Buttress Glossary of Hiking Terms
Buttress: a prominent protrusion of rock on a mountain, often column-shaped, that juts out from a rock or mountain. They are often so distinct as to be named separately from the mountain they protrude from. Buttresses often make a viable bivouacking option on an otherwise steep mountain. Numerous in the mountains surrounding Whistler, the term buttress is frequently heard while hiking, scrambling, ski touring and climbing.
The Lions in Vancouver are separated by a prominent buttress. The West Lion is climbable via a difficult and dangerous Class 4 route, however the East Lion resides within Vancouver's watershed and prohibited from climbing.
The image below links to an aerial video from Panorama Ridge toward Black Tusk. Several buttresses can be seen around this magnificent mountain.
The buttress pictured below is located near the Wedge-Weart col separating these two huge mountains in Garibaldi Provincial Park in Whistler. This prominent buttress juts out from Wedge Mountain and is involved in one of the routes to the summit of Wedge Mountain.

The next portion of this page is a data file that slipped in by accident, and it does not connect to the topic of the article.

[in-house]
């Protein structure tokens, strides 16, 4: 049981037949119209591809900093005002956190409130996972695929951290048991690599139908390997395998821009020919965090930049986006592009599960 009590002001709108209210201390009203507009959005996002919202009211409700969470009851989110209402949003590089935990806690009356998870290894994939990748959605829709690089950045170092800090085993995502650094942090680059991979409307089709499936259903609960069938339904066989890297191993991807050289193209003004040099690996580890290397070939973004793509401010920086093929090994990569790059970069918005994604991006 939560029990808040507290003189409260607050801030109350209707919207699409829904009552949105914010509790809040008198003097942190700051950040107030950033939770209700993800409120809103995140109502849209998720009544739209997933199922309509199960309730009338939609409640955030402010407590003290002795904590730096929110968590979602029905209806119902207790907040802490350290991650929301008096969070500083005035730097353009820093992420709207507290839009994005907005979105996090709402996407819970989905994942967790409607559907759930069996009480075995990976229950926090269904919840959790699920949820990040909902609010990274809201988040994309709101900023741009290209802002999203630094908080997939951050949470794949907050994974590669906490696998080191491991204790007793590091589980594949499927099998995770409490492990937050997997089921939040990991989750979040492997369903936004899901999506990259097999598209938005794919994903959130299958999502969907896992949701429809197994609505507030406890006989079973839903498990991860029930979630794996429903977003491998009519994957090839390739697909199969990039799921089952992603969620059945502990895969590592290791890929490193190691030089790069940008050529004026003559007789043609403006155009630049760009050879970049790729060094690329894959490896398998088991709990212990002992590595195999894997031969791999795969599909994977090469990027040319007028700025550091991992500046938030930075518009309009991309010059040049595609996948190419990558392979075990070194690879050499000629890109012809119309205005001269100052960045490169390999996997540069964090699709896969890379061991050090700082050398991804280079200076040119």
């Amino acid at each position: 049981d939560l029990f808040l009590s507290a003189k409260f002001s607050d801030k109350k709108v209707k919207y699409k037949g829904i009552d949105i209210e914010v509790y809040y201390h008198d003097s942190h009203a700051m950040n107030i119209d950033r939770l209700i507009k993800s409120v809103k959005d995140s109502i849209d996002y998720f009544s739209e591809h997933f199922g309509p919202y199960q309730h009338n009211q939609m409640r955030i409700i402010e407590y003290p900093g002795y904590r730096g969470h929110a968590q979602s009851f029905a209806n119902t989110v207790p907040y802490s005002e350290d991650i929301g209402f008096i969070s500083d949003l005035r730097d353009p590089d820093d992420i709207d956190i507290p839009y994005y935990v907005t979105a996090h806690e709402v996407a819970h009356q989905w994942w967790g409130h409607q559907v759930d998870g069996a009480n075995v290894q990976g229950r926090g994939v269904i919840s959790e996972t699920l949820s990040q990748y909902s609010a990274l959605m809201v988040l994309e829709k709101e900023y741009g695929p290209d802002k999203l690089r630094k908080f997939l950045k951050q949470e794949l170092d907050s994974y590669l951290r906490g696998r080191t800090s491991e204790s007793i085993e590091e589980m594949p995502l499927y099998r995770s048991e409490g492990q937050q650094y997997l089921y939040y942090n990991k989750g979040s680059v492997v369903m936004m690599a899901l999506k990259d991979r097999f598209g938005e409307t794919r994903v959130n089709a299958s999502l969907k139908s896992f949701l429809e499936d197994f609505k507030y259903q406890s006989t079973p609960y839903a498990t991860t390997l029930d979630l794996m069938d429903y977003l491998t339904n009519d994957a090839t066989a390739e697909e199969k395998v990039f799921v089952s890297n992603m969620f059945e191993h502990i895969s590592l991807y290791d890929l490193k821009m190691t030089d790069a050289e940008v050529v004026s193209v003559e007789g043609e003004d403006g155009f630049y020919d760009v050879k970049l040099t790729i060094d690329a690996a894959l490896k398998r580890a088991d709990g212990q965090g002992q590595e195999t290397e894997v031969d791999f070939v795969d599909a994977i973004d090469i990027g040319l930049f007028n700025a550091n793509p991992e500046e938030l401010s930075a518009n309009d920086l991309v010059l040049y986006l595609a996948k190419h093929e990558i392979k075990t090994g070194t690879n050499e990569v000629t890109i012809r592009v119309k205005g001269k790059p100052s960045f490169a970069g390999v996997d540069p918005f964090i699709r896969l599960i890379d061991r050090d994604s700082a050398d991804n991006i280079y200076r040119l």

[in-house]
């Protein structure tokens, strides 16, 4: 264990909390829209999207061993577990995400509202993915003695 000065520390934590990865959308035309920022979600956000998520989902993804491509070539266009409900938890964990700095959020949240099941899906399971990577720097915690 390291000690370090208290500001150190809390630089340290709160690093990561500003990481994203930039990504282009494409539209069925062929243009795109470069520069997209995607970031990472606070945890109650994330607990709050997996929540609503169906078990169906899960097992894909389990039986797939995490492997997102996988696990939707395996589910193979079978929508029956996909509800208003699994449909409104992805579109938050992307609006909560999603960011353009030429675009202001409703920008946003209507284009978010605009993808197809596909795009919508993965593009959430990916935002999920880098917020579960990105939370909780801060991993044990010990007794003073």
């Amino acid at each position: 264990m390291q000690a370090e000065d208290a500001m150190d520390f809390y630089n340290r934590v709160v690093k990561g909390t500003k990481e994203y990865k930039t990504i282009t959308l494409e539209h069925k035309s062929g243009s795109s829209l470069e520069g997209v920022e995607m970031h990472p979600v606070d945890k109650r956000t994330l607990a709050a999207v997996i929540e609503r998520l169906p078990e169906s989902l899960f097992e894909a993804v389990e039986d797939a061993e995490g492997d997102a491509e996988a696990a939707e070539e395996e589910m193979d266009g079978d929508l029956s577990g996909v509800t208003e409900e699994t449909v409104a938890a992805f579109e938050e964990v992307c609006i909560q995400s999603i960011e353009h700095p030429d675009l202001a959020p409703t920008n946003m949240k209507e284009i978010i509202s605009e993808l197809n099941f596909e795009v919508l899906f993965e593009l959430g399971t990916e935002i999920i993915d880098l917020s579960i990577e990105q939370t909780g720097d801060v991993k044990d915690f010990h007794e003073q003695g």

Wedgemount Lake itself is a magnificent destination for a day hike or spectacular overnight beneath the dazzling mountain peaks and stars. Wedgemount Lake is one of the most spectacular hikes in Garibaldi Park. Though it is a relentlessly exhausting, steep hike, it is mercifully short at only 7 kilometres (one way).
The elevation gain in that short distance is over 1200 metres which makes it a much steeper hike than most other Whistler hiking trails. Compared with other Whistler hikes, Wedgemount Lake is half the roundtrip distance of either Black Tusk or Panorama Ridge, for example, at 13.5k and 15k respectively (one way).
Glossary of Hiking Terms Whistler Hiking Trails